Naturalist Neal Maine wants to raise awareness about ‘amazing phenomenon’
By Lyra Fontaine
EO Media Group
Many use Oregon’s sandy shores for recreational fun in the sun, and there’s nothing wrong with that, local naturalist and nature photographer Neal Maine said in his April 13 lecture, “Beaches: More than Sand.”
With the increase in visitors, Maine said a greater understanding of lively ecological processes and “the wonder of this amazing phenomenon” happening on beaches is needed.
He wants to change public perception of Oregon’s beaches, which were made accessible to the public, protected from private development and administered as a state recreation area in 1967.
“We’re trying to recast the beaches of Oregon as ecosystems, not just playgrounds,” Maine said to a rapt audience gathered in the Cannon Beach Chamber Hall as part of the city’s “12 Days of Earth Day” events.
With his late wife, Karen, Maine started the Haystack Rock Awareness Program, which began an official program in 1985. Last year, the program celebrated 30 years of educating visitors about the iconic rock.
Now, Maine hopes to help develop a strategic campaign called “Beaches are Alive” to raise public awareness about beach ecology. For example, instead of showing visitors how to clam, state parks could provide lessons about beach ecology, Maine said.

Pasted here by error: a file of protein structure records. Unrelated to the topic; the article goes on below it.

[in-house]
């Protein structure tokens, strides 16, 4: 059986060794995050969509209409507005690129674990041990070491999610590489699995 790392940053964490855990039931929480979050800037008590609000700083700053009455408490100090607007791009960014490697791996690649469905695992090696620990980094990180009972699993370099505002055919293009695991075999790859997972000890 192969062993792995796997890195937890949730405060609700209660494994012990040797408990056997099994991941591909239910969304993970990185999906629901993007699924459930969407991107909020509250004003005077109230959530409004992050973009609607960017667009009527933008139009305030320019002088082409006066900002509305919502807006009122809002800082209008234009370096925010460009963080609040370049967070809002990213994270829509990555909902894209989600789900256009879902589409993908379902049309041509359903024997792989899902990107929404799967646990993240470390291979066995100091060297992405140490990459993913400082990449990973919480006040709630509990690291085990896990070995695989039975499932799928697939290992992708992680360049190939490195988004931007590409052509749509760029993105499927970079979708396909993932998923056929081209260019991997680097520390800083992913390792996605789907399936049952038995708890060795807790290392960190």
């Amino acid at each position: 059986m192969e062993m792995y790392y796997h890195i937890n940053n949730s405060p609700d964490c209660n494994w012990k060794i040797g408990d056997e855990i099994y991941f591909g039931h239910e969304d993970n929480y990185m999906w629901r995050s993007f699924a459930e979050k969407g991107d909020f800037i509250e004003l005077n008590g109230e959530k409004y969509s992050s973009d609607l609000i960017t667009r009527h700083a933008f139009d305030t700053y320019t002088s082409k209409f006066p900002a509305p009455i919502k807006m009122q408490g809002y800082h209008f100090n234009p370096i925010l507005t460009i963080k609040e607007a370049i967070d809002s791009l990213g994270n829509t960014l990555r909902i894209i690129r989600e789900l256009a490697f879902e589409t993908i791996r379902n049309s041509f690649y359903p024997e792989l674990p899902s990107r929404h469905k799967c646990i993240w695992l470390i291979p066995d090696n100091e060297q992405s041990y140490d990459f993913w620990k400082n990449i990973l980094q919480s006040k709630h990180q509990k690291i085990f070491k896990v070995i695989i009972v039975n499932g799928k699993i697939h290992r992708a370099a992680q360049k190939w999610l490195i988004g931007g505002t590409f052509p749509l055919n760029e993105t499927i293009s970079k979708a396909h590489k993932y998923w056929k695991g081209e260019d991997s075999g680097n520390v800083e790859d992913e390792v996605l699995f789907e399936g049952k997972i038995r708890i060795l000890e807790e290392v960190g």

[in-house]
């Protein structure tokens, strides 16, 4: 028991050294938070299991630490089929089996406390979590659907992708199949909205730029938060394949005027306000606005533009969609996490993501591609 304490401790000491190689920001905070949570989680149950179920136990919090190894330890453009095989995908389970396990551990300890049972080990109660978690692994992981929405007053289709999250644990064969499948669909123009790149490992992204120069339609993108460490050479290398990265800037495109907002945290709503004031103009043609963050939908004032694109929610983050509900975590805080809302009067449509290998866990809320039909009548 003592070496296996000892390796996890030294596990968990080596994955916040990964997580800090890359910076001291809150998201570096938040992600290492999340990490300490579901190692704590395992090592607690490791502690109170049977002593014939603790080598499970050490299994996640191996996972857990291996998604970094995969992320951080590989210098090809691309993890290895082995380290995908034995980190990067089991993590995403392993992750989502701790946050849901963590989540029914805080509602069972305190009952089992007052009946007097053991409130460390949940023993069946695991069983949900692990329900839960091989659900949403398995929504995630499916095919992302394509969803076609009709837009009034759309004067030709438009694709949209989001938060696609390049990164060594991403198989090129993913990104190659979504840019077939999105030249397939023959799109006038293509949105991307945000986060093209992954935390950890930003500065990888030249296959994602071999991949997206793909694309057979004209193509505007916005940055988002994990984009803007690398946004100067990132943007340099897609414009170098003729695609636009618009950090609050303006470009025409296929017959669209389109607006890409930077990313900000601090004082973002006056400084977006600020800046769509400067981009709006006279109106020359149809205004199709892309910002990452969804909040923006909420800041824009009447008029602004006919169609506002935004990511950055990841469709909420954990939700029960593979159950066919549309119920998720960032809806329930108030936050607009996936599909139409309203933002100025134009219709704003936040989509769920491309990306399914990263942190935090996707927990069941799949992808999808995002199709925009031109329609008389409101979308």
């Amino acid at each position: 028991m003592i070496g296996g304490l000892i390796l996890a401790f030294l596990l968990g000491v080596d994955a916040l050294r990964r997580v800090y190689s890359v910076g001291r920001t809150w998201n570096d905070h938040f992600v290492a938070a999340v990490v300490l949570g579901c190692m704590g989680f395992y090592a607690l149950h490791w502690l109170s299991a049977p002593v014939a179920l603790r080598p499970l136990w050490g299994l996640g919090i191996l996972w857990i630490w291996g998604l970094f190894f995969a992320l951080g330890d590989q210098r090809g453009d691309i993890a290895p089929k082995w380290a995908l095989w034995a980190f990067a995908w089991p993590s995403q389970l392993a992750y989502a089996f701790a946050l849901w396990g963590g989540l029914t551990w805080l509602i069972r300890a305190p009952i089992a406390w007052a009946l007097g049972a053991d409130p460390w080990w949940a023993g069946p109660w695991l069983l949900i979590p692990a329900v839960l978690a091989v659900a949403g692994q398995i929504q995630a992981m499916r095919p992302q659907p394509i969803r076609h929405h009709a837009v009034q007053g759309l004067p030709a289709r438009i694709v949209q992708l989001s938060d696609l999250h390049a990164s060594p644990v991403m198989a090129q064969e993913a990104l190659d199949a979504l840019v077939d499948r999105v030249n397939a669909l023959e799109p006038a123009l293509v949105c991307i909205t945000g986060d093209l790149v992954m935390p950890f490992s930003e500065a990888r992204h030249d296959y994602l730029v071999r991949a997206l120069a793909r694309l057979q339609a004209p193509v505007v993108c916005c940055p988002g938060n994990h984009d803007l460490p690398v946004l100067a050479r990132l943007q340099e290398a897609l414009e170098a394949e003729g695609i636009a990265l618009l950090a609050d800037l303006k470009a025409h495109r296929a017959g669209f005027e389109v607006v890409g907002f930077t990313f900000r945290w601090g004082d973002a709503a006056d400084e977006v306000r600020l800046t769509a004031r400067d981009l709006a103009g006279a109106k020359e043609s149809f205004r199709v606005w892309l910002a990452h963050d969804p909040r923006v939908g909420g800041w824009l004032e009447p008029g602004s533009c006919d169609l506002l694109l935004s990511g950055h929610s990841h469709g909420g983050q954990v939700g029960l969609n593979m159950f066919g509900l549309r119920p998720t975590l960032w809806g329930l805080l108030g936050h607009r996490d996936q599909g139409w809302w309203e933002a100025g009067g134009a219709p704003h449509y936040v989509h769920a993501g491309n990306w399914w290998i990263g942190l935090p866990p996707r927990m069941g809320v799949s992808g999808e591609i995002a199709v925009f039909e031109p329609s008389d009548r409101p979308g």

He invited the audience to send “ideas, observations and inspiration” for the possible program this spring.
As Maine demonstrated with photos and animated dialogue, beaches are living systems home to a wide variety of creatures, including mole crabs, clams, tiny invertebrates, kelp, birds and more. Beaches are unique in that they are influenced by external input sources, like material from the ocean.
“The richer your awareness about the environment and how it works,” he said, “then the higher the quality of life.”
Maine displayed photos of some beach-dwelling creatures, including Velella velellas, an example of “population explosion.”
“You’ve seen more than you’ve ever wanted to see,” he said.
Meanwhile, razor clams, with their quick burrowing into the sand, are an example of biological specialization. “They have evolved for that specific habitat.”
Maine showed photos of gulls “dancing” for their food. He said delicate, specialized birds may be affected by human modifications to the beach.
What may look like an oil spill on shores — a brown, oily substance with frothy bubbles — is indeed oil released from photosynthesizing algae called diatoms.
“They’re a huge source of solar conversion,” Maine said, adding that the substance was made up of “good oil.”
Microplastics are one concern for beach environments.
“This year there was the greatest distribution of microplastics I’ve ever seen,” Maine said, adding that he has seen an “incredible volume” of plastic debris, which can be ingested by sea animals. “These become sponges for chemical structures in ocean water so we get concentrated chemical material in these particles.”
Maine suggested beach cleanups be combined with “Beaches are Alive” education. Keeping beaches free from trash is a benefit for both coastal residents and visitors.
“So many people go to the beach and walk and find that solace and atmosphere that they need,” Maine said. “You can try to put some of that in the bank, because June will be here soon.”=